Switching from growth to monetization

Switching from growth to monetization is not an easy thing to do. Most companies fail, they typically do “too little too late”. It requires to radically change your core KPIs. The good news is that we had 2 clear paths for monetizing. The first one was to start charging companies using Sketchfab for B2B purposes. While we initially started Sketchfab to help creators share their work, we noticed more and more companies were organically using Sketchfab for things like e-commerce, private sharing, configurators… It was clear there was a potential here to charge a premium for B2B use cases while offering specific features for that, and we introduced new plans and pricing accordingly.

The other one was finally opening up a marketplace to let people buy and sell 3D assets. Something a lot of people had been expecting us to do. Actually a lot of people already saw us as a marketplace, while we were “just” a publishing site. The thing is while we were on our “Youtube vision”, we didn’t want the content to leave the platform. But if we were switching from growth to monetization, this was an obvious move. Moreover we realized that Sketchfab’s content was actually even more useful if it could leave the platform to be part of other projects, like a game, a movie, a VR experience. We had the potential to be an even more central place in the 3D ecosystem: not only where everyone publishes 3D content, but also where everyone finds it. So in early 2018, we launched the Sketchfab store — the first and only 3D marketplace where you can see the content before you buy it: what you see is what you get. We also launched our download api, to let people easily integrate a Sketchfab library and search bar.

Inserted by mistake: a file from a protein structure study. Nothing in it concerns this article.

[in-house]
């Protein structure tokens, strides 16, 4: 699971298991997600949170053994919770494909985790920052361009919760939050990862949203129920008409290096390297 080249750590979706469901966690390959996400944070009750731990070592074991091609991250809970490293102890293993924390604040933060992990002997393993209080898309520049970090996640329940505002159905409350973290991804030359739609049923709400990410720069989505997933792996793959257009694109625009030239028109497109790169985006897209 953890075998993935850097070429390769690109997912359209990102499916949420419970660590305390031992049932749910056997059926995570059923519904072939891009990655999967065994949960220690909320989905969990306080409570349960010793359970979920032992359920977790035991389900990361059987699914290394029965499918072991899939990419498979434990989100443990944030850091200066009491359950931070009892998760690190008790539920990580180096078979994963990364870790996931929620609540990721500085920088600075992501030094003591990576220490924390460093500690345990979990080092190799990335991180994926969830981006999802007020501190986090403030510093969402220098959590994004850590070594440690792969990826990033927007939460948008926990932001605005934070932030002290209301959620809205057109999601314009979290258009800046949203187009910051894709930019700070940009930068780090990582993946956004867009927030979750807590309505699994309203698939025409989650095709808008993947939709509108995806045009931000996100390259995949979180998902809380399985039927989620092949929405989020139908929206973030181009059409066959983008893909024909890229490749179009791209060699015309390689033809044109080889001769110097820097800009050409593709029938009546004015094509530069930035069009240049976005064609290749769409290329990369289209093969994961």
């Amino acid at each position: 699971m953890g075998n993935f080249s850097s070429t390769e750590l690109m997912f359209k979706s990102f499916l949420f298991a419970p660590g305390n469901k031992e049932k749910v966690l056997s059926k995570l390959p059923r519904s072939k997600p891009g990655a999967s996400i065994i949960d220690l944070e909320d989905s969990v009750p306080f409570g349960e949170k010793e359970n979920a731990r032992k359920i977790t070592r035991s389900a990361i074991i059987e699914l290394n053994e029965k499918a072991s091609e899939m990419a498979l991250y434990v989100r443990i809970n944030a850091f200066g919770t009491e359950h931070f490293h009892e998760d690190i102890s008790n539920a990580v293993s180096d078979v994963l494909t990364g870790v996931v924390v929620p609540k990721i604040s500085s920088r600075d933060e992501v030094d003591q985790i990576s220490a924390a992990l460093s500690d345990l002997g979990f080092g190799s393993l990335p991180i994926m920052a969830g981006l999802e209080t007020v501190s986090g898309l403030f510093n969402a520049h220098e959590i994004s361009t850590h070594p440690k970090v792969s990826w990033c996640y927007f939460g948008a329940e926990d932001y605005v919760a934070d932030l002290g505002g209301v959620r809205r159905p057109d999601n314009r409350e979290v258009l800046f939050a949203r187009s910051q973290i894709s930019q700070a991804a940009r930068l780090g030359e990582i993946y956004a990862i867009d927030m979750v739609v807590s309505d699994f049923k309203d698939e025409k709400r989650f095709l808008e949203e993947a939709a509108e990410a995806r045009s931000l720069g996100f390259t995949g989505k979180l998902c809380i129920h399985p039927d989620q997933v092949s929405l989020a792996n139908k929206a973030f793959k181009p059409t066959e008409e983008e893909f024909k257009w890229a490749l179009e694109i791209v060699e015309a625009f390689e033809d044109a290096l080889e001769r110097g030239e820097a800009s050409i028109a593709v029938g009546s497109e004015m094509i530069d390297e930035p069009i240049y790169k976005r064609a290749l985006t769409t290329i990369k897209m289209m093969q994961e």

We got the support of our existing investors (thank you Firstmark, Balderton & Partech), as well as a few new ones (thank you Anorak, Kima and Brendan Iribe), and raised an additional $3M, with the goal that it would take us to profitability. We were burning about $350k a month at that point. Which means $3M is not even 9 months of runway… The race for survival was on.

Building the business